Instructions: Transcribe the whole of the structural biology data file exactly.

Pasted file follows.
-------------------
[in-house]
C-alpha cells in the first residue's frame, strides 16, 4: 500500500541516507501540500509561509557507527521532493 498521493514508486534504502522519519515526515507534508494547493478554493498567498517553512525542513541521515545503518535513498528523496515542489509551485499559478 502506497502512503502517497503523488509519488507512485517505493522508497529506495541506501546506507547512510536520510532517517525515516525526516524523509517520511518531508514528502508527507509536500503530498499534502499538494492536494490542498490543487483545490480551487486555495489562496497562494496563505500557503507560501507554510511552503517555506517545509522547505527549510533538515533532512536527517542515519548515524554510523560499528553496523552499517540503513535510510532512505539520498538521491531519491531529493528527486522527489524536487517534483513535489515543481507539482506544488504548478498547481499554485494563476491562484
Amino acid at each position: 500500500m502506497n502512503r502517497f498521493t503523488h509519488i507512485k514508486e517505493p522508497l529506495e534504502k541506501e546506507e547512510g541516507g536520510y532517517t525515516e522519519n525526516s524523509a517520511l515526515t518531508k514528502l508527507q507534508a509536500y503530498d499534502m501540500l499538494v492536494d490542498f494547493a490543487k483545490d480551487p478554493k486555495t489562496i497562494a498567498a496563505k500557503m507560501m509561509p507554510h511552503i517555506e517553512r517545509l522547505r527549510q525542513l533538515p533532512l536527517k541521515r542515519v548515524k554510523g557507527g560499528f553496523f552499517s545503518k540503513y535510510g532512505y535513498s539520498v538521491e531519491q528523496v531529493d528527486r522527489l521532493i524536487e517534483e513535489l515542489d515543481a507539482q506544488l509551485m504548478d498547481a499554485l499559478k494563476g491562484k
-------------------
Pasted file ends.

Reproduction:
[in-house]
C-alpha cells in the first residue's frame, strides 16, 4: 500500500541516507501540500509561509557507527521532493 498521493514508486534504502522519519515526515507534508494547493478554493498567498517553512525542513541521515545503518535513498528523496515542489509551485499559478 502506497502512503502517497503523488509519488507512485517505493522508497529506495541506501546506507547512510536520510532517517525515516525526516524523509517520511518531508514528502508527507509536500503530498499534502499538494492536494490542498490543487483545490480551487486555495489562496497562494496563505500557503507560501507554510511552503517555506517545509522547505527549510533538515533532512536527517542515519548515524554510523560499528553496523552499517540503513535510510532512505539520498538521491531519491531529493528527486522527489524536487517534483513535489515543481507539482506544488504548478498547481499554485494563476491562484
Amino acid at each position: 500500500m502506497n502512503r502517497f498521493t503523488h509519488i507512485k514508486e517505493p522508497l529506495e534504502k541506501e546506507e547512510g541516507g536520510y532517517t525515516e522519519n525526516s524523509a517520511l515526515t518531508k514528502l508527507q507534508a509536500y503530498d499534502m501540500l499538494v492536494d490542498f494547493a490543487k483545490d480551487p478554493k486555495t489562496i497562494a498567498a496563505k500557503m507560501m509561509p507554510h511552503i517555506e517553512r517545509l522547505r527549510q525542513l533538515p533532512l536527517k541521515r542515519v548515524k554510523g557507527g560499528f553496523f552499517s545503518k540503513y535510510g532512505y535513498s539520498v538521491e531519491q528523496v531529493d528527486r522527489l521532493i524536487e517534483e513535489l515542489d515543481a507539482q506544488l509551485m504548478d498547481a499554485l499559478k494563476g491562484k